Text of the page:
The city divisions in Saskatchewan don't hire anyone without an in. _____________ Public had a position created based on "class size" at a school for the son of the Director of Education - average class size at the school at the time? 28 - well below the 35 necessary for a new teacher based on division policy.

    Add to it that the teacher regularly abuses his position and seduces interns and probationary teachers based on the fact that he tells them if things go well he can get them a job, and of course its illegal.

    Now prove it.
     
  11. Aliceacc

    Aliceacc Multitudinous

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    Sep 25, 2009

    Does it have to be nepotism?

    Or could there have been district employees who had been laid off in a tough economy who got these jobs because, having already worked in the district, they were a "sure thing" as opposed to an unknown
     
  12. MissCeliaB

    MissCeliaB Aficionado

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    I've gotten jobs before because of "who I know," though I was not related to anyone at the school or in the district. Also, I was qualified for those jobs. I've also not gotten jobs that I was very qualified for because they needed to place a teacher in a job for whatever reason: related to principal, recently laid off, etc. These teachers were often not as qualified for the job as I was, but they were already in the system. Having been on both sides of it (sortof) I can say that it all works out in the end.
     
  13. KinderCowgirl

    KinderCowgirl Phenom

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    I also completely disagree with hiring someone strictly because of who they know, however...

    I know for a fact our district closed several schools this year and those teachers have to be hired first, as Alice indicated-we have a hiring freeze for anyone who is not those teachers (we actually just hired one of them because we didn't have a choice).

    Also our HR website isn't always up-to-date with their postings. Often a school gives them the opening, but it takes 2 weeks to post it, by the time it's posted, it's already been filled.

    Our P knew our Super and got the job over our highly qualified AP. He also has done an amazing job and I think we're really lucky to have him.
     
  14. fuzed_fizzion

    fuzed_fizzion Comrade

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    Nepotism exists in our district for teaching positions and administrative positions. We have a new principa,l who has only ever been an AP, at a school that was tough for veteran administrators. We couldn't figure out why that happened. Oh wait....his aunt is his boss. I wish I could say he is a great or even a good leader, but he just isn't.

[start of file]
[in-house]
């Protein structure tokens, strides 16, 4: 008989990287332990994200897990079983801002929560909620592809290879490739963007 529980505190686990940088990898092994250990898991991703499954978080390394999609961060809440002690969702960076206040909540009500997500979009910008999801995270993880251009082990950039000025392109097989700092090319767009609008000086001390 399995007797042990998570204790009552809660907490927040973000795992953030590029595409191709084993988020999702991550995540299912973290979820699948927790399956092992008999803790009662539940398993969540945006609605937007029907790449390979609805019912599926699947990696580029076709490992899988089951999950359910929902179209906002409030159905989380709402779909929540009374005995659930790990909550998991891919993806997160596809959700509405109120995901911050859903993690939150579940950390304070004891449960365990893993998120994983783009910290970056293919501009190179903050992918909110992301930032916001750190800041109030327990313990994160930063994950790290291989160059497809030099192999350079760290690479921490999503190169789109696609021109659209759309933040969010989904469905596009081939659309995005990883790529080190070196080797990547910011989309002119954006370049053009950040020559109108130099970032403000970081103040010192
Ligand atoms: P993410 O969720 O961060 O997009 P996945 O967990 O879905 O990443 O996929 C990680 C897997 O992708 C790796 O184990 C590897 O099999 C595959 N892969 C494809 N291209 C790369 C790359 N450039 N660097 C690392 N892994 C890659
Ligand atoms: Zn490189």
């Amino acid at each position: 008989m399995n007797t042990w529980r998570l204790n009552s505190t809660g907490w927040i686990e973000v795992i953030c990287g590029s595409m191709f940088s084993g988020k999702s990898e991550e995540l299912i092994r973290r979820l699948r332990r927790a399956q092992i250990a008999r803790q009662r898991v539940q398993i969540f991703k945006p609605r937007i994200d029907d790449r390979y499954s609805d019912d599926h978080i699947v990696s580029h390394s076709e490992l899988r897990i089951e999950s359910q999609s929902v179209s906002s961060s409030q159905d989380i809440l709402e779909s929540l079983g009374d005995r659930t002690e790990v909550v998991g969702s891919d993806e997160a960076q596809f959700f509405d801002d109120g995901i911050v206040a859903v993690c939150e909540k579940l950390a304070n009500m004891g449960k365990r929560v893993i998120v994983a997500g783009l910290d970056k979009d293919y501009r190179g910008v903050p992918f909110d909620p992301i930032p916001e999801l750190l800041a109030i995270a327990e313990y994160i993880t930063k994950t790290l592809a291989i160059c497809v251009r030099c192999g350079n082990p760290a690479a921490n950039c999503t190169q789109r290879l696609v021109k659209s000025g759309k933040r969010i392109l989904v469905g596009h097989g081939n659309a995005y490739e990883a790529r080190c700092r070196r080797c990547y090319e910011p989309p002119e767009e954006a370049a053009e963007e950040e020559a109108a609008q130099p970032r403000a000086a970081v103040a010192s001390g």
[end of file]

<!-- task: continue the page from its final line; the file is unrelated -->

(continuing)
15. mrachelle87

    mrachelle87 Fanatic

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    Yes, My principal hired another principal's daughter-in-law....but in my community 75% of the people are kin to each other. So is it nepotism? Or is it that the candidate pool can't help be kin to someone. And if they are kin to someone, should the principals not hire them? By the way, when you are looking at first year teachers(which several of our new teachers are) do you look at student teaching experience or do you look at personal references? And could it be that the personal references that carry more weight is those that are already in the district? And for the record, my husband was in the district for 8 years before I applied. Did I get the job because I was his wife???? I asked the Principal and Supt. both told me "No", but that they interviewed me because of him. I got the job on my own. I had over 15 years experience, I was NBPTS, and I was trained in numerous programs that made me marketable. But because they chose to interview me is that nepotism? My husband NEVER asked for me to be interviewed.


    Also, the best teachers that my children have ever had were coach's wives. They both got their jobs as a package deal to get better coaches in the district. And thank God that they did. And for the record, they were better teachers than their husbands were coaches.
     
  16. Ms. I

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    Sep 25, 2009

    I work for a pretty large district & although I only know of a couple sets of people who are related that work for the dist, I'm sure there's probably a lot more I don't know about.